Kudzu bugs are native to Asia and were detected for the first time in the U.S. in Georgia in 2009. Kudzu bugs damage soybeans and other legume crops.

* See our Animals section for more information and additional species profiles.additional resources.

 
Post Date: Jun 13, 2013


USDA. Blog.

In this case it is green, a brilliant emerald green, and it is chomping its way through America's forests. The emerald ash borer (EAB) may look pretty, but it is killing our ash trees in our forests and backyards. Emerald Ash Borer Awareness Week (May 19-25) is the time of year when you might see adult beetles flitting about among your ash trees. It is also the time of year you may unknowingly move this pest if you pack firewood when you kick off the summer camping season. The EAB attacks ash trees and all ash trees are at risk.

* See our In the News section for more information and additional resources.

 
Post Date: May 28, 2013


Florida Fish and Wildlife Conservation Commission.

A Miami man has caught and killed the longest Burmese
python
ever captured in Florida: 18 feet, 8 inches. The Burmese python is an invasive species that has negative impacts on the Everglades ecosystem and its native wildlife. The public is asked to report sightings of exotic species to IveGot1.org or 888-IveGot1. There is also a free smartphone app: IVEGOT1.

* See our In the News section for more information and additional resources.

 
Post Date: May 22, 2013


U.S. Department of Agriculture.

USDA and the EPA released a comprehensive scientific report on honey bee health. The report states that there are multiple factors playing a role in honey bee colony declines, including parasites and disease, genetics, poor nutrition and pesticide exposure. See ARSinformation on Honey Bee Health and Bee Informed Partnership information for Preliminary Results: Honeybee Colony Losses in the U.S., Winter 2012-2013.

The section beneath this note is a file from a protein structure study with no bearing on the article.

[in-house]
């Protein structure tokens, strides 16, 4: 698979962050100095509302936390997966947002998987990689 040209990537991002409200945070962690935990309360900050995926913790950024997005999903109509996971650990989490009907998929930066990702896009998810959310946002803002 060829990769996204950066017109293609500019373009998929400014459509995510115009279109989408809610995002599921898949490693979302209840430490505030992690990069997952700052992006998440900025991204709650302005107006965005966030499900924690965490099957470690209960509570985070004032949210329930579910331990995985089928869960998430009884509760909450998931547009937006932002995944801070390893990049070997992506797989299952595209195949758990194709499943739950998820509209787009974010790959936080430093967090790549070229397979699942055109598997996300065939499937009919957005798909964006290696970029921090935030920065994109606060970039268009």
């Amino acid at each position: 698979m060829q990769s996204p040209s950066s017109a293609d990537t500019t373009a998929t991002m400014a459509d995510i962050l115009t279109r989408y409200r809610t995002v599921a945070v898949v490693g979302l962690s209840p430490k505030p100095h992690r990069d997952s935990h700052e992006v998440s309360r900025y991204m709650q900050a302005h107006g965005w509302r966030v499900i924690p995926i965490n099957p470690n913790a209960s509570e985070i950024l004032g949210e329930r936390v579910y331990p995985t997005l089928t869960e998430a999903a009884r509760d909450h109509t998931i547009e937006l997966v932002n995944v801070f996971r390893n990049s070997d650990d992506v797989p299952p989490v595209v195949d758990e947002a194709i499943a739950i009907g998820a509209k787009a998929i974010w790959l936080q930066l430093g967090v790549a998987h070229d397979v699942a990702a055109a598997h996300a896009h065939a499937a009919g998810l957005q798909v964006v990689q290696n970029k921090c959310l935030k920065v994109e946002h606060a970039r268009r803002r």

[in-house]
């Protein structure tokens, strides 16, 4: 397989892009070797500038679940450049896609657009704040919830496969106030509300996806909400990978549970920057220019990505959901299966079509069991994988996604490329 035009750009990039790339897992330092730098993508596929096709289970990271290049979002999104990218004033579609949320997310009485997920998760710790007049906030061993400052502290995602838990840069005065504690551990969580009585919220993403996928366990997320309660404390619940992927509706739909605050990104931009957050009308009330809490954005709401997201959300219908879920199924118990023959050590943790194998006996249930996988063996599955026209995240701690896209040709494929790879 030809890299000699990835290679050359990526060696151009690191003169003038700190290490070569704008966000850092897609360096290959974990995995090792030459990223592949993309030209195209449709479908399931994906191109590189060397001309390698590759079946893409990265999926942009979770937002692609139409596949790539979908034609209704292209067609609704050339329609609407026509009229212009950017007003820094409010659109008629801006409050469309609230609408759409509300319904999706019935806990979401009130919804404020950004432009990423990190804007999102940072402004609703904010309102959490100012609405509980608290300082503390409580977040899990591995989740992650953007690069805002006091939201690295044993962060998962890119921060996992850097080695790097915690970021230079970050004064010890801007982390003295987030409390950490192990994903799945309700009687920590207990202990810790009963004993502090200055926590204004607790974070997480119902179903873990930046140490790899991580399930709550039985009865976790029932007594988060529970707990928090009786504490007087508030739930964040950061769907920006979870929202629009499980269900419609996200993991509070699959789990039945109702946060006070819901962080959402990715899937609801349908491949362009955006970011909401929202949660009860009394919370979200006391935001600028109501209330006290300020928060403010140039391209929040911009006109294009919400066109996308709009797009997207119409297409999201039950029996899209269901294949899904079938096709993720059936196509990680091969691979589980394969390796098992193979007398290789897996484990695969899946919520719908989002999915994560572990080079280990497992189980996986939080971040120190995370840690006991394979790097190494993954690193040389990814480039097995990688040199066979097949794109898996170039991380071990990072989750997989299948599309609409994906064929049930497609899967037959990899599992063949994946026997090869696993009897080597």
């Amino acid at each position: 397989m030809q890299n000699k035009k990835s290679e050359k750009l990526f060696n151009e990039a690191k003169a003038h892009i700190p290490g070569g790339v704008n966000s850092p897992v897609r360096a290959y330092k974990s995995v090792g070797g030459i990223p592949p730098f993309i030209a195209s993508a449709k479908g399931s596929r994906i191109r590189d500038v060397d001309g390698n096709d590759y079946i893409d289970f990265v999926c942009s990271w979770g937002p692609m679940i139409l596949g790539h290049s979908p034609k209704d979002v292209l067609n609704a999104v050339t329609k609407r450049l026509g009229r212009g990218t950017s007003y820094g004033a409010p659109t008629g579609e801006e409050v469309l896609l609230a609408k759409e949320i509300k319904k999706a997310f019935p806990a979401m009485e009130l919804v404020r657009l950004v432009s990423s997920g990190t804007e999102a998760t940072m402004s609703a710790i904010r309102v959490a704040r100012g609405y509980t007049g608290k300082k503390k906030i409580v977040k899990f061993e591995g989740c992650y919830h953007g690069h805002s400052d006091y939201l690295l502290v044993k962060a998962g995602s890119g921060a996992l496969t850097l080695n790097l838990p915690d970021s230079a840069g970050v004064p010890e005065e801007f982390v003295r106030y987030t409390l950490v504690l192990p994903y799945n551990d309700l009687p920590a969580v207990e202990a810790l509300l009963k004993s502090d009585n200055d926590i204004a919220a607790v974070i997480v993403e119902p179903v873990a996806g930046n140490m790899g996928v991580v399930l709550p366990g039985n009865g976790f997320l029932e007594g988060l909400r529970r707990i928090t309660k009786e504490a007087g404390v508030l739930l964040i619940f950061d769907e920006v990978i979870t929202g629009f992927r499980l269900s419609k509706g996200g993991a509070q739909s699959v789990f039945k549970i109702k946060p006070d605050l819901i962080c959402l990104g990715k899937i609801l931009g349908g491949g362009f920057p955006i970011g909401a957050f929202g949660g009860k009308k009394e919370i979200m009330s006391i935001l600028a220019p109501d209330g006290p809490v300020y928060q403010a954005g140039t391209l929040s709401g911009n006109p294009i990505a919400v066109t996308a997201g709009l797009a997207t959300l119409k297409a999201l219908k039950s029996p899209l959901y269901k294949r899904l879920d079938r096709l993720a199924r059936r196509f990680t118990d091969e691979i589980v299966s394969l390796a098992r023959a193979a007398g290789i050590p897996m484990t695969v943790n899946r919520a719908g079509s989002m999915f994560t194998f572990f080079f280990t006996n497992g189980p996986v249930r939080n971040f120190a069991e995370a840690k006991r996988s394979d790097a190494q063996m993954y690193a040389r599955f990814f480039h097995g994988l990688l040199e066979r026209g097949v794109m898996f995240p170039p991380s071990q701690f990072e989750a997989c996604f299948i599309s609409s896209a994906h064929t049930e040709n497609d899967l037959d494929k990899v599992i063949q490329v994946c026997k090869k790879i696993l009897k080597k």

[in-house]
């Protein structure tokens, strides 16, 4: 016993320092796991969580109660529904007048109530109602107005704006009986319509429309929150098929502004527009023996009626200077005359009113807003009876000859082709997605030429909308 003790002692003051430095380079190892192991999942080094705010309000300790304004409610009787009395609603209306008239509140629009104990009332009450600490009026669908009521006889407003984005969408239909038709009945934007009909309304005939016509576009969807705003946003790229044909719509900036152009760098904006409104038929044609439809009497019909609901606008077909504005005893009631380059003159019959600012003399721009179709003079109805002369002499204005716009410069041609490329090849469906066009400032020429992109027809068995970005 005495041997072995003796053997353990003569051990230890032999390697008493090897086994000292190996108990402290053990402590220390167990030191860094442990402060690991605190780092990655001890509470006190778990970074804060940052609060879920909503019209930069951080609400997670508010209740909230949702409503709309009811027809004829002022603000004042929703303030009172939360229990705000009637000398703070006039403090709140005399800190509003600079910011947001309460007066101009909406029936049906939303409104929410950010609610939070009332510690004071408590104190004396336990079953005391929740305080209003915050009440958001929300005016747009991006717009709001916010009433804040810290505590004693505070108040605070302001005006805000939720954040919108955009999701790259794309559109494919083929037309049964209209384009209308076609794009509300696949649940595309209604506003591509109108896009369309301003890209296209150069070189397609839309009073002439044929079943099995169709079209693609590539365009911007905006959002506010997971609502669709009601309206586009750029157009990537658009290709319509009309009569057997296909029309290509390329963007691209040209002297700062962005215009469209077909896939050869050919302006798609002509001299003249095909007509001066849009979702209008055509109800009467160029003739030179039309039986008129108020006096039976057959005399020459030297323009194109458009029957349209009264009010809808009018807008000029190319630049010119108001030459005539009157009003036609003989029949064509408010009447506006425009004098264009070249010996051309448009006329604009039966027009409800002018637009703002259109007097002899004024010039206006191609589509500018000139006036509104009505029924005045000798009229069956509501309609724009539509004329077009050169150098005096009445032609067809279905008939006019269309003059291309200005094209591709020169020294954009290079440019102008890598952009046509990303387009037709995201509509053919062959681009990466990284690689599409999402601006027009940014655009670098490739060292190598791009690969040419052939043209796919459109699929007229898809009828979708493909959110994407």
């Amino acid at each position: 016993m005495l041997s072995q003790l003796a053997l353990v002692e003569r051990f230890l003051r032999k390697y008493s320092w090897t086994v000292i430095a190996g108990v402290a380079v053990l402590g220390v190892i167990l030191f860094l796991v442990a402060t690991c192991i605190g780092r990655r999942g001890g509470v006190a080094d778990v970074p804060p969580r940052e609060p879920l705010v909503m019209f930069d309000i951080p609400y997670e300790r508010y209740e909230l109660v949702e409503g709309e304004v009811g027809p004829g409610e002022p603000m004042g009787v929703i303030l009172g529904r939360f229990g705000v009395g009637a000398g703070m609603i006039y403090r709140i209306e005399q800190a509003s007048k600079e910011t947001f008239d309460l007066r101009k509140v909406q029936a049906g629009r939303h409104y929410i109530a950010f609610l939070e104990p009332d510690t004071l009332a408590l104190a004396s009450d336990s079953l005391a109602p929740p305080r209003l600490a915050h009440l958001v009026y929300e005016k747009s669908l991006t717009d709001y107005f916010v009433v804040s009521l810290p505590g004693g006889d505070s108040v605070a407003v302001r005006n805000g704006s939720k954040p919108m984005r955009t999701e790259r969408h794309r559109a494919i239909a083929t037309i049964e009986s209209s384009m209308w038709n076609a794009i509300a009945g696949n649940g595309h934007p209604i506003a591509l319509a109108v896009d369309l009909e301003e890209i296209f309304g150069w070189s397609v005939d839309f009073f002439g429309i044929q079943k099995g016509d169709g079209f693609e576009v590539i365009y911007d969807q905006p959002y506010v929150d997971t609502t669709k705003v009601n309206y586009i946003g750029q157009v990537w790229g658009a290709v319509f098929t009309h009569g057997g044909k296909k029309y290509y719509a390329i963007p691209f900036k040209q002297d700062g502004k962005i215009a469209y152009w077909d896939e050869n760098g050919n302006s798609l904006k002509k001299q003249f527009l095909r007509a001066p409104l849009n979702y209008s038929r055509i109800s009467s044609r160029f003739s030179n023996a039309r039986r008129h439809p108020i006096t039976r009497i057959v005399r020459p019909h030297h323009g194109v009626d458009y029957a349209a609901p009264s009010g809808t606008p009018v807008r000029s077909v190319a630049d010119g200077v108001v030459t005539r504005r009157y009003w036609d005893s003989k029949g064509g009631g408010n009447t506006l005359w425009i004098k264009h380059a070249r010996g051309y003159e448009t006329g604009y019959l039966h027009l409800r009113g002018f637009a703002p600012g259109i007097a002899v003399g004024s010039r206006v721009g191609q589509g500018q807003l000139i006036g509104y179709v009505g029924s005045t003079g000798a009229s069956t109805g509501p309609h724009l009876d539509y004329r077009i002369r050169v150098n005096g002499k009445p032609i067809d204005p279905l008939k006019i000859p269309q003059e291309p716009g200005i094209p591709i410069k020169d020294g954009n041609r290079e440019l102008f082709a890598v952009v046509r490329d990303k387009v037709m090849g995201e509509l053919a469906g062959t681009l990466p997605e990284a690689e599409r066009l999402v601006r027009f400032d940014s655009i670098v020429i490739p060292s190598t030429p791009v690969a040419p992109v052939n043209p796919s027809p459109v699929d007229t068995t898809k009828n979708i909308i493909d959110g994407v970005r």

* See our In the News section for more information and additional resources.

 
Post Date: May 22, 2013


USDA. Blog.

Feral swine have been called the "rototillers" of nature. Their longs snouts and tusks allow them to rip and root their way across America in search of food. Unfortunately, the path they leave behind impacts ranchers, farmers, land managers, conservationists, and suburbanites alike. April, Invasive Plant Pest and Disease Awareness Month, is a great time to learn about this serious threat to both plant and animal health. Learn more from USDA's Public Education Initiative.

* See our In the News section for more information and additional resources.

 
Post Date: Apr 30, 2013


USDA. Agricultural Research Service.

First detected in the U.S. a decade ago, the brown brown marmorated stink bug (BMSB) is now in at least 39 states, is wreaking havoc in homes and gardens, and is a major economic threat to orchard fruits, garden vegetables and row crops. ARS researchers are making progress in developing ways to deal with the brown marmorated stink bug, now USDA number one "invasive insect of interest."

* See our In the News section for more information and additional resources.

 
Post Date: Jan 14, 2013


Florida Fish and Wildlife Commission.

The Florida Fish and Wildlife Conservation Commission (FWC) is announcing the 2013 Python Challenge™ with its goal of increasing public awareness about Burmese pythons and how this invasive species is a threat to the Everglades ecosystem, including native wildlife. As part of the Python Challenge™, both the public and Florida's python permit holders are invited to compete to see who can harvest the longest and the most Burmese pythons.

* See our In the News section for more information and additional resources.

 
Post Date: Dec 07, 2012


USDA. Agricultural Research Service.

While one team of USDA scientists is testing the effectiveness of pesticides against mosquitoes, another group is learning how repellents work. An ARS entomologist has found that five different classes of insecticides can be mixed with a sugar bait to attract and kill mosquitoes species that transmit pathogens such as West Nile virus and arboviruses.

* See our In the News section for more information and additional resources.

 
Post Date: Nov 15, 2012


Stop Brown Mamorated Stink Bug.

This initiative includes more than 50 researchers from 10 institutions across the U.S. working together on this project team. The team of researchers has mobilized to form a defense against the invasive pest brown marmorated stink bug. The project team is working to find management solutions for growers, seeking strategies that will protect our food, our environment, and our farms.

* See our Species Profile - Brown Mamorated Stink Bug page for more information and additional resources.

 
Post Date: Oct 16, 2012